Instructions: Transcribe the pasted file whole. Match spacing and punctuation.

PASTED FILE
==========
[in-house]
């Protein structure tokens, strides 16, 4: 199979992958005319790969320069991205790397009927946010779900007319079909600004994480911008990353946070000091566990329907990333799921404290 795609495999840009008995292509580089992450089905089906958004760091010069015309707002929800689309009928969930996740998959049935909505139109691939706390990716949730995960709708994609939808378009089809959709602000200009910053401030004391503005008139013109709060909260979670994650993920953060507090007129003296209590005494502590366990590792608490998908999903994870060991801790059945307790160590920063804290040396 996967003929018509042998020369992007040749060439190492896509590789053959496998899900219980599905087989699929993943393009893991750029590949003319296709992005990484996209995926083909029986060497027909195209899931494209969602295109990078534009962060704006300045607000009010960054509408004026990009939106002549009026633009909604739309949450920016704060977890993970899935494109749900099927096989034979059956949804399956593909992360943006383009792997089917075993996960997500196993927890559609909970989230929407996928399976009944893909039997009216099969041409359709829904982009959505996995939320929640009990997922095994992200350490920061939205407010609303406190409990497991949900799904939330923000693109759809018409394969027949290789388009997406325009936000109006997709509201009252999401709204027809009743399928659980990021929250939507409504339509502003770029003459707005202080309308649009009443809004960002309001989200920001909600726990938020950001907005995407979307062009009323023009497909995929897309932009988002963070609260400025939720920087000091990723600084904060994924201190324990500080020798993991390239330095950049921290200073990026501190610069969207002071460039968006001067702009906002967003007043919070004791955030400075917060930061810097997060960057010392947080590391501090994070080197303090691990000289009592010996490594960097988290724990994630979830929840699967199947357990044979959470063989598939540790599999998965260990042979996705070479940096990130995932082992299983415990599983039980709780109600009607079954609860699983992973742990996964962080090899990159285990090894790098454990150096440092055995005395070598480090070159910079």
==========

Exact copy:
[in-house]
């Protein structure tokens, strides 16, 4: 199979992958005319790969320069991205790397009927946010779900007319079909600004994480911008990353946070000091566990329907990333799921404290 795609495999840009008995292509580089992450089905089906958004760091010069015309707002929800689309009928969930996740998959049935909505139109691939706390990716949730995960709708994609939808378009089809959709602000200009910053401030004391503005008139013109709060909260979670994650993920953060507090007129003296209590005494502590366990590792608490998908999903994870060991801790059945307790160590920063804290040396 996967003929018509042998020369992007040749060439190492896509590789053959496998899900219980599905087989699929993943393009893991750029590949003319296709992005990484996209995926083909029986060497027909195209899931494209969602295109990078534009962060704006300045607000009010960054509408004026990009939106002549009026633009909604739309949450920016704060977890993970899935494109749900099927096989034979059956949804399956593909992360943006383009792997089917075993996960997500196993927890559609909970989230929407996928399976009944893909039997009216099969041409359709829904982009959505996995939320929640009990997922095994992200350490920061939205407010609303406190409990497991949900799904939330923000693109759809018409394969027949290789388009997406325009936000109006997709509201009252999401709204027809009743399928659980990021929250939507409504339509502003770029003459707005202080309308649009009443809004960002309001989200920001909600726990938020950001907005995407979307062009009323023009497909995929897309932009988002963070609260400025939720920087000091990723600084904060994924201190324990500080020798993991390239330095950049921290200073990026501190610069969207002071460039968006001067702009906002967003007043919070004791955030400075917060930061810097997060960057010392947080590391501090994070080197303090691990000289009592010996490594960097988290724990994630979830929840699967199947357990044979959470063989598939540790599999998965260990042979996705070479940096990130995932082992299983415990599983039980709780109600009607079954609860699983992973742990996964962080090899990159285990090894790098454990150096440092055995005395070598480090070159910079």